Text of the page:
Figure 8. Climate Prediction Center outlooks for the second week of September. Temperature on the left and precipitation on the right.

Although outlooks for the entire month of September do not show any expectations as to wetter, drier, hotter, or colder than normal, the 3-month outlooks for September through November lean toward warmer than average conditions across the Midwest.

Figure 9. Climate Prediction Center outlooks for the second week of September. Temperature on the left and precipitation on the right.

July Brought High Humidity and Above Average Rainfall

The preliminary statewide average July temperature was 74.6 degrees, 0.8 degrees below the 1991–2020 average and tied for the 45th coldest on record going back to 1895. The preliminary statewide average total July precipitation was 5.37 inches, 1.31 inches above the 1991–2020 average and tied for the 18th wettest on record going back to 1895.  

Data are provisional and may change slightly over time

Cool but Humid July Weather

Apart from a late-month heat wave, temperatures in July were mostly below the 1991–2020 normal. Figure 1 shows daily average July temperature departures in Springfield. Most places observed a single-digit number of days with a high temperature above 90 degrees. For example, Carbondale observed only 9 days in July with a high temperature above 90 degrees, the 10th fewest on record there going back to the early 1900s. Comparatively, Carbondale recorded 29 days with a high above 90 degrees in 2012.  

Figure 1. Daily average July temperature departure from average in Springfield.

Most of central Illinois was between 1 and 2 degrees below normal for the month of July, while northern and southern Illinois were less than 1 degree below normal for the month (Fig. 2). Last month, 45 daily low maximum temperature records were broken across the state, including a 67-degree high temperature on July 11 in Kewanee. Additionally, three daily low minimum temperature records were broken in July. Rock Island was the lone station with a broken high maximum temperature record in July, with a 99-degree high on July 28, and Barrington was the only station with a broken high minimum temperature record last month, with a 72-degree low on July 24.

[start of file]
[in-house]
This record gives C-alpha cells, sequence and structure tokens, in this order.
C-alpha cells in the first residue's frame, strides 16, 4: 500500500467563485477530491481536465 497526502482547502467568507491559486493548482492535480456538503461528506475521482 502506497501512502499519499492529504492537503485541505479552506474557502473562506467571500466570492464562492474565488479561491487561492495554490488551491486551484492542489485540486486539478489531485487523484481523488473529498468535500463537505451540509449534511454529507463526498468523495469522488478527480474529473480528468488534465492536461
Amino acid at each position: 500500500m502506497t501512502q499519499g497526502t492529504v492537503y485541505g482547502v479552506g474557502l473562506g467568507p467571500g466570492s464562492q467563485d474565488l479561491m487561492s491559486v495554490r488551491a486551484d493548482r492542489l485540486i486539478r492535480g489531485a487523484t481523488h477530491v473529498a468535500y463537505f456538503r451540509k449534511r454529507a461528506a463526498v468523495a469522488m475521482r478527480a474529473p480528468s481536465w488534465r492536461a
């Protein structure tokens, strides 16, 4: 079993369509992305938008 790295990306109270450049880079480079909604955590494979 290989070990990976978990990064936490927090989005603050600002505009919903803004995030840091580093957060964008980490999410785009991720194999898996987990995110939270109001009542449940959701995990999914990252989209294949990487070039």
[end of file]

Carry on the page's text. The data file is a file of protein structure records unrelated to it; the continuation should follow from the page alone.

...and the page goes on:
Figure 2. July average temperature (left) and average temperature departure from normal (right). Departures are from the 1991–2020 normal.

The cooler July temperatures maintained growing degree day (GDD) accumulation departures from the end of June. The maps below in Figure 3 show total GDD accumulation and departures from the 1991–2020 normal since April 1. As of the start of August, growing degree day accumulation is ahead of normal in northern Illinois and slightly to much below normal in southern Illinois.

Figure 3. Maps show total base 50-degree modified growing degree day accumulation (left) and growing degree day departures from the 1991–2020 normal (right) since April 1.

Overall, the preliminary statewide average July temperature was 74.6 degrees, 0.8 degrees below the 1991–2020 average and tied for the 45th coldest on record going back to 1895.

July Humidity

Continental-scale atmospheric circulation and the high pressure over the north-central Atlantic Ocean maintained the movement of moisture and humidity out of the Gulf of Mexico into the Midwest all month. The result was a very humid July, even by recent climate standards. Stations in both Jacksonville and Taylorville recorded dew point temperatures of 86 degrees in the afternoon of July 28, which was the highest dew point observed at both stations on their 15+ year records.